Christopher Ronning, who lived across the street from Mr. Parvez's residence, heard four gunshots at about 10:00 a.m. on November 13, 2014. Mr. Ronning looked out his front door and viewed Mr. Parvez standing in his front doorway. Mr. Ronning did not witness the actual shooting, but noticed that Mr. Parvez's glass storm door was shattered, and that a body was on the ground in Mr. Parvez's front yard. Mr. Ronning could see Mr. Parvez was agitated, and heard him voice a racial epithet toward Mr. Rainwater.

         Lieutenant Nicholas Gernon testified that Detective Wayne DeLarge was the lead detective on the case and was one of the first officers to arrive on the scene. However, as Mr. Parvez had already been taken into custody, Detective DeLarge relocated to police headquarters with Mr. Parvez.

         When Lieutenant Gernon arrived on the scene, he observed the glass storm door at Mr. Parvez's 1932 Fern Street residence was shattered and Mr. Rainwater's body lying on the ground in the front yard. Lieutenant Gernon walked the scene and found six spent bullet cartridges, a pair of work gloves, a pair of pliers on the front steps, and a chain securing a bicycle to the iron railing on the front steps. Lieutenant Gernon noted that an attempt had been made to cut a link in the chain.

         Reviewing the evidence found at the scene, Lieutenant Gernon opined that the glass storm door was shattered by a bullet fired from inside of the residence. Lieutenant Gernon stated that the work gloves and pair of pliers found on the steps next to Mr. Parvez's bicycle suggested that Mr. Rainwater was shot as he was attempting to steal Mr. Parvez's bicycle. In addition, Lieutenant Gernon recalled that the position of the shell casings indicated Mr. Parvez was walking toward Mr. Rainwater, in a pursuing manner, as he fired.[1] Mr. Rainwater's wounds - one in the back, another in the back of the head and a third to his right hand - supported Lieutenant Gernon's conclusion that Mr. Rainwater was fleeing when he was shot. NOPD officers canvassed the neighborhood, but did not locate anyone who witnessed the shooting.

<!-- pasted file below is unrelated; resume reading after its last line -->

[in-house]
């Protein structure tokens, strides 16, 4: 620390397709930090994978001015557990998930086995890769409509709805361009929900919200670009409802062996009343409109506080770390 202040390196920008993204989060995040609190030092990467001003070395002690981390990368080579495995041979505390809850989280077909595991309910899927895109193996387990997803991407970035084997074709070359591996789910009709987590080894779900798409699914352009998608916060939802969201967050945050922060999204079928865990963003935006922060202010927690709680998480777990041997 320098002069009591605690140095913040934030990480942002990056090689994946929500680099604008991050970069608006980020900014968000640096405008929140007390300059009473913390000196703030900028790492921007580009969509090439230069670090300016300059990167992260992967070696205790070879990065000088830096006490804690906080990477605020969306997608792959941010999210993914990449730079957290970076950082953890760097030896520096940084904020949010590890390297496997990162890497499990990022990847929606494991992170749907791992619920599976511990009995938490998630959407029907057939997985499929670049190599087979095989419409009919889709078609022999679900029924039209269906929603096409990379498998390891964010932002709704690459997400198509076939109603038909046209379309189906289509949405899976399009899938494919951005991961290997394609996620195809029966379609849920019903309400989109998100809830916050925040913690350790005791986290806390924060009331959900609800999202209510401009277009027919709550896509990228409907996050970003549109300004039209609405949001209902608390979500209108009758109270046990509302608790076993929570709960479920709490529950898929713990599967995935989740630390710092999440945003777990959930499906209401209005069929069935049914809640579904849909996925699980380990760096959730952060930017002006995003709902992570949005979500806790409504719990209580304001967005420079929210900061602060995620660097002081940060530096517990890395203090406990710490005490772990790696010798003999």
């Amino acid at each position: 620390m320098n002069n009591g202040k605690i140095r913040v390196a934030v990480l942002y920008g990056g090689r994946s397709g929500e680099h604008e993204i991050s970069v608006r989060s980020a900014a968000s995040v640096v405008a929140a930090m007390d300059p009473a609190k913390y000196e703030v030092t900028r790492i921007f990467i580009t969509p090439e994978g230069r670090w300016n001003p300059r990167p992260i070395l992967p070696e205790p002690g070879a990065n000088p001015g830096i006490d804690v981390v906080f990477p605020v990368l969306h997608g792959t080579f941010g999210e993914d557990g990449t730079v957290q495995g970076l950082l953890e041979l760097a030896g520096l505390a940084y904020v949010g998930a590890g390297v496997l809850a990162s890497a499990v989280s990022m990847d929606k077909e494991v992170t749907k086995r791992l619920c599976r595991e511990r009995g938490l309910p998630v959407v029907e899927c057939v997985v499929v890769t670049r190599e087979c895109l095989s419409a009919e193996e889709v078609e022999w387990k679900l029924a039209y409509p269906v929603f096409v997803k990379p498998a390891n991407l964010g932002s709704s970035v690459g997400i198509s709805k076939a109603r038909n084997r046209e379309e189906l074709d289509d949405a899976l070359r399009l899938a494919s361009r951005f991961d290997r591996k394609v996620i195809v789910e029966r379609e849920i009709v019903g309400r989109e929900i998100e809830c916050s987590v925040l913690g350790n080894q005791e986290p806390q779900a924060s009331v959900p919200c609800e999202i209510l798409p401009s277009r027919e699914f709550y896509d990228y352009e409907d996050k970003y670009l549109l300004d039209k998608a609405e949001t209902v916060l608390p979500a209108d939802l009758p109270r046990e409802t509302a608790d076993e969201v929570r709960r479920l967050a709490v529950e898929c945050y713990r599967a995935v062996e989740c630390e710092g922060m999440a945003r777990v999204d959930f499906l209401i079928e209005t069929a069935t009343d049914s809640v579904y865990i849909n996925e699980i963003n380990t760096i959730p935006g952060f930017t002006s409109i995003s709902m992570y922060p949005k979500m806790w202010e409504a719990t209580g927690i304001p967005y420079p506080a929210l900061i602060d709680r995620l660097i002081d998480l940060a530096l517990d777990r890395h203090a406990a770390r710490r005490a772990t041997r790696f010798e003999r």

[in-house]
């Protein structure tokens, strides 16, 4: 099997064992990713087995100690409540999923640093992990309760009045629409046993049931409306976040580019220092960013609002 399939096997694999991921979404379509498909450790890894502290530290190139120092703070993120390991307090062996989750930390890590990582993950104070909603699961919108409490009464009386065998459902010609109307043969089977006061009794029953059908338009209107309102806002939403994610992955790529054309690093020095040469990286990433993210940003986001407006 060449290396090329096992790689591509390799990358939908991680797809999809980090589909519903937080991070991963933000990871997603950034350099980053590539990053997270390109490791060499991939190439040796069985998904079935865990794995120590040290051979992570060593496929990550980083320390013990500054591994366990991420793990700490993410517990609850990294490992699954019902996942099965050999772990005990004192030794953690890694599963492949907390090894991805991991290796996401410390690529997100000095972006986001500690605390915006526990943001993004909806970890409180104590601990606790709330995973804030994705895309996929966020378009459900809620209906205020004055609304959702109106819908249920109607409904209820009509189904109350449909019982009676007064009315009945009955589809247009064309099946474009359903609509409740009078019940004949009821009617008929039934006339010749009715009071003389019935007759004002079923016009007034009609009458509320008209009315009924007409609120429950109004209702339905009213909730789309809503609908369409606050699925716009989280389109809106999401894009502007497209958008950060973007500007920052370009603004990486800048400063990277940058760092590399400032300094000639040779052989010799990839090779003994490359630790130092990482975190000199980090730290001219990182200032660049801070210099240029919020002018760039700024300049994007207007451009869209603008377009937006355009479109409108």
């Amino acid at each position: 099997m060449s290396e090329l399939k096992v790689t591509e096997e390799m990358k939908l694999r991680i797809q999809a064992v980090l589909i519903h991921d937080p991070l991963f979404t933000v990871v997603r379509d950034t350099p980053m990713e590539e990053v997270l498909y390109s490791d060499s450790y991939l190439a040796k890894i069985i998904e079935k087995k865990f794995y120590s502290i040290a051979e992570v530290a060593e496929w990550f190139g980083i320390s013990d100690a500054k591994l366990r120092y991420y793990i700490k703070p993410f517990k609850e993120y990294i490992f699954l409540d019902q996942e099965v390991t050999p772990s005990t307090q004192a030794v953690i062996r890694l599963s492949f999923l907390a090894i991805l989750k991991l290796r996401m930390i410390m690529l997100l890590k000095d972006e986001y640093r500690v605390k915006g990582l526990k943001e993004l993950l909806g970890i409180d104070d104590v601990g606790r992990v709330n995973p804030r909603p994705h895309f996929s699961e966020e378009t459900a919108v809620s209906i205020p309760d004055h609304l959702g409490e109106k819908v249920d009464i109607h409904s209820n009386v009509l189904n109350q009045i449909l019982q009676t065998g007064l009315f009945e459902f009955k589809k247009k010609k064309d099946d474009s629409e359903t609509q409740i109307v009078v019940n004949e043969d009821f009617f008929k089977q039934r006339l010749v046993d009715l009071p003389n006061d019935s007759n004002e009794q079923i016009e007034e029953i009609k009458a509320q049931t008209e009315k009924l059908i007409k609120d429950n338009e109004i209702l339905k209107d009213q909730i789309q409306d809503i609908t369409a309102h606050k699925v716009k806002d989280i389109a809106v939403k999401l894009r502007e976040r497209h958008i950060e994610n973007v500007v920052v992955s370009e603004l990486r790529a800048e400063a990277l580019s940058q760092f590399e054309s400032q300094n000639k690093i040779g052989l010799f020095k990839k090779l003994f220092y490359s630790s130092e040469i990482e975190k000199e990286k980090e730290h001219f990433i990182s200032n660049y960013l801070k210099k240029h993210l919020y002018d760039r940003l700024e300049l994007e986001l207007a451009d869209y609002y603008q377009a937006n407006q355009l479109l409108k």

While investigating Mr. Parvez, Lieutenant Gernon discovered that Mr. Parvez received NOPD training in 2005, and worked for the Sheriffs Office until 2006, when he resigned to take a job with the Tulane University Police Department.

         Lieutenant Gernon's testimony refuted Mr. Parvez's allegation that Mr. Rainwater's attempt to enter Mr. Parvez's house and grab the gun, caused the shooting by jamming Mr. Parvez's hand between the exterior storm door and door frame, causing the gun to fire during the ensuing scuffle. Lieutenant Gernon said the absence of Mr. Rainwater's DNA on the handle of the storm door contradicted Mr. Parvez's claim that Mr. Rainwater tried to open the storm door to enter the residence. Moreover, Lieutenant Gernon noted that the position of the shell casings supported the State's theory that Mr. Parvez fired as he was approaching Mr. Rainwater, not standing still, as claimed. Lieutenant Gernon said that if Mr. Parvez had been stationary while firing, the shell casings would have pooled in one spot rather than fanning out across the front yard.

         Orleans Parish Coroner's Office forensic pathologist Dr. Cynthia Gardner conducted the autopsy on Mr. Rainwater. As a result of Dr. Gardner's findings, the Orleans Parish Coroner classified Mr. Rainwater's death a homicide from multiple gunshot wounds. Dr. Gardner narrated her autopsy findings on a body diagram, identifying a gunshot wound to Mr. Rainwater's back between his shoulder blades, one to the little finger of his right hand, which she described as a close ...